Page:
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FilmEx Creates Virtual Annual Conference in Lieu of Usual Pre-Sundance Gathering

Virtual attendees of the 2021 FilmEx Conference

Film festivals of all sizes came together with art-house exhibitors, distributors and filmmakers in mid-January for the FilmEx conference, a five-day virtual conference in January that took the place of Arthouse Convergence’s annual pre-Sundance meeting in Utah. Few are the filmmakers that have not found themselves on a Facebook debate thread at some point with other filmmakers decrying sham film festivals that took their submission fee money and then did not deliver on the most basic expectations. Well, the film festivals, film societies and arthouse theaters that participated in the past Art House Convergence conferences and now this year’s FilmEx event are fighting the good fight to be at the opposite end of that spectrum. 

From inspiring business-model pivots to the democratization of the storytelling experience, the FilmEx conference, hosted by the Film Festival Alliance (FFA), this year highlighted innovations as well as problems relating to the move in 2020 from traditional festival models as film festivals and filmmakers alike dealt with the pandemic on the fly. With over 800 participants, FilmEx immediately became the largest gathering since the inception of FFA in 2010. Festivals ranging from Sundance and the Seattle International Film Festival to North Carolina’s Cucalorus, Birmingham’s Sidewalk Film Festival, Indie Memphis, the Naples International Film Festival, Atlanta’s Out on Film, and Michigan’s Hell’s Half Mile Film Festival all participated in talks about systemic issues in independent cinema and how COVID-19 has disrupted the industry.

Was every issue “solved,” a way over every hurdle “figured out” during the conference? No, but it did provide (as it has in years past) a space for the conversations and exchange of ideas that will lead to better film festival experiences and more beneficial participation from the filmmakers that utilize the film festivals to find audiences and business opportunities for their films.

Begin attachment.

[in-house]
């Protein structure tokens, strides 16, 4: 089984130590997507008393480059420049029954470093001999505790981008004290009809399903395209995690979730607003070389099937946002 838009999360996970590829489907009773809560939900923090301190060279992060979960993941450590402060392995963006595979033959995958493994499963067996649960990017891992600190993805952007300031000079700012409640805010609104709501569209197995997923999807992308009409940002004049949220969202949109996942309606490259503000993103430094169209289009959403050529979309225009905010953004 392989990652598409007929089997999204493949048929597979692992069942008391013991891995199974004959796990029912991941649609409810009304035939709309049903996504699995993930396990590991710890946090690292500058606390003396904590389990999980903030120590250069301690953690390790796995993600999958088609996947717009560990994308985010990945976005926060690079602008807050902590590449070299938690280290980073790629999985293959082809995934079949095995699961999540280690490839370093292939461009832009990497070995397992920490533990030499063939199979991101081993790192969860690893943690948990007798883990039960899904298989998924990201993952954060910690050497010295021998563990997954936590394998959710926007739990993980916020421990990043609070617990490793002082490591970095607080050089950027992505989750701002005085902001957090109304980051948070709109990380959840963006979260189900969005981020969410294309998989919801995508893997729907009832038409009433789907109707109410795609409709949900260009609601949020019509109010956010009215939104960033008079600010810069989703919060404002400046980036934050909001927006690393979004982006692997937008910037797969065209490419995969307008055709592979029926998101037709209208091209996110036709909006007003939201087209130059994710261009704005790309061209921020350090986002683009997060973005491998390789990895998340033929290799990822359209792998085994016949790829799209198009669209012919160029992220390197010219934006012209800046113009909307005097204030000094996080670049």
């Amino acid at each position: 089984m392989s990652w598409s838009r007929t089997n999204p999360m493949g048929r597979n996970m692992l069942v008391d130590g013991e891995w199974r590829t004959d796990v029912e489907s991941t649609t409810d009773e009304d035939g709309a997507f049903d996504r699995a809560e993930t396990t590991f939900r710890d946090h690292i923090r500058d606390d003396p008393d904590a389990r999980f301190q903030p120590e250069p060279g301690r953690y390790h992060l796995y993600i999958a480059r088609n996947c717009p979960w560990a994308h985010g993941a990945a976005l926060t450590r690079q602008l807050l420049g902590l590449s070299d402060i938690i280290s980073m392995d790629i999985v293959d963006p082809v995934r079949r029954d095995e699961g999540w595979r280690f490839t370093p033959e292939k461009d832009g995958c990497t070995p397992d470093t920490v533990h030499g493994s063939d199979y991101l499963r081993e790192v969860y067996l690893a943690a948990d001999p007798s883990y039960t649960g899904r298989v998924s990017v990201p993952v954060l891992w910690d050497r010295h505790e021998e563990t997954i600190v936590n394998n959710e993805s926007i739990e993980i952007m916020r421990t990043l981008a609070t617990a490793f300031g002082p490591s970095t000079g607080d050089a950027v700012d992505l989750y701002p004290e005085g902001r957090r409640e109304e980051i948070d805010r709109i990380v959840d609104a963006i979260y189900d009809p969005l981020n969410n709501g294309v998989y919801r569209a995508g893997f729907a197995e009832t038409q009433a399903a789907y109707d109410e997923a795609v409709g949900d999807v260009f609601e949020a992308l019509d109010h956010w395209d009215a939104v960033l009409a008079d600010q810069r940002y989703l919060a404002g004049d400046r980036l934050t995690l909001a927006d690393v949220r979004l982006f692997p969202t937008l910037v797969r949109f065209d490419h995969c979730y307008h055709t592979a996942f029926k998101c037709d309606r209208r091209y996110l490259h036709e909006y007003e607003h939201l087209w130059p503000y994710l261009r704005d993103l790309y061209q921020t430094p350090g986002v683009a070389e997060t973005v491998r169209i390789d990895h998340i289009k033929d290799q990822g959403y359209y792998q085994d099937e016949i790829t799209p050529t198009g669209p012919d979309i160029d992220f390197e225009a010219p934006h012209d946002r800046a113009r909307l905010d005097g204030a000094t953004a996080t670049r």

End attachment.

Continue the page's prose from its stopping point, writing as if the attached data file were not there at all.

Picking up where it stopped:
“FilmEx is just the beginning of many conversations that FFA hopes to spearhead within our community as we rediscover and reimagine our new status quo,” Lela Meadow Conner, FFA Executive Director, said.

In spite of everything that would seem to depress or counter it, the film festival circuit is still ever-growing, and independent filmmakers (arguably) need to navigate that circuit and exploit those opportunities as they seek audiences and distribution for their films. The film festivals that are members of the Film Festival Alliance and participated in FilmEx range from no-budget and all volunteer-based to millions in funding and a full staff. The are the larger market-based film festivals as well as the smaller niche or genre-specific film festivals and everything in-between. (In full disclosure, I am a member of the organization representing the Oxford Film Festival, which I run.)

Combining Slack chats, Zoom webinars and Filmocracy virtual meetups (all virtual platforms to help with work flow and virtual networking), the event opened with a talk by brother and sister John Ridley (Academy Award winner for 12 Years a Slave) and Lisa Caesar of NO Studios to discuss the democratization of storytelling due to the pandemic. For No Studios, the film exhibition and filmmaker support system in Milwaukee, the mission is about “socializing with purpose.”

“The fascinating thing is not that technology has changed,” Caesar said. “What is fascinating about the market is the adoption of the technology….It creates a democratized access to the universe. We embrace this technology and are making it available to our communities that are typically marginalized. The challenge is the pivot back. Everyone is discovering the ease of use on platforms.” 

An example was their recent Zoom discussions with filmmakers such as Regina King or choreographer Debbie Allen held online but only for their members rather than open to the public. They also use their physical space to host “live” events such as concerts and virtual maker exhibition streamed to their members. While not able to host the audience in person for now, keeping members engaged in a meaningful way and still providing their space for private rentals has kept them afloat.